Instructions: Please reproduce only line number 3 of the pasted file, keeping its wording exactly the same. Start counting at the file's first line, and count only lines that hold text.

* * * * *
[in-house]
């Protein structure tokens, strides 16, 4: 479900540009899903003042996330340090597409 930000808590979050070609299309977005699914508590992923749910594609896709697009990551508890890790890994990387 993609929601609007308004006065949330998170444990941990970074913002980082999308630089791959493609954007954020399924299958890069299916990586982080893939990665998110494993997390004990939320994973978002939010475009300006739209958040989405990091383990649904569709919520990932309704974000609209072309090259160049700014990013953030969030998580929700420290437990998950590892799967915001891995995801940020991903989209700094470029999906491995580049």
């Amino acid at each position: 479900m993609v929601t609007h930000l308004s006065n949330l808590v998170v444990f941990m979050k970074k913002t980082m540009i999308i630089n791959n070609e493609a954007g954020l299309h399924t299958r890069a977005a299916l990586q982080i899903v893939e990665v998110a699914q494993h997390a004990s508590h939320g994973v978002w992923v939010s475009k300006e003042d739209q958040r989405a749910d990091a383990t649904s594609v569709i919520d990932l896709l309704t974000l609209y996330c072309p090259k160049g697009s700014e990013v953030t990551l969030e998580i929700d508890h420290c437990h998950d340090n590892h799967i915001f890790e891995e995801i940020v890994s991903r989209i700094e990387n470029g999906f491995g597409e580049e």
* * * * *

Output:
């Amino acid at each position: 479900m993609v929601t609007h930000l308004s006065n949330l808590v998170v444990f941990m979050k970074k913002t980082m540009i999308i630089n791959n070609e493609a954007g954020l299309h399924t299958r890069a977005a299916l990586q982080i899903v893939e990665v998110a699914q494993h997390a004990s508590h939320g994973v978002w992923v939010s475009k300006e003042d739209q958040r989405a749910d990091a383990t649904s594609v569709i919520d990932l896709l309704t974000l609209y996330c072309p090259k160049g697009s700014e990013v953030t990551l969030e998580i929700d508890h420290c437990h998950d340090n590892h799967i915001f890790e891995e995801i940020v890994s991903r989209i700094e990387n470029g999906f491995g597409e580049e």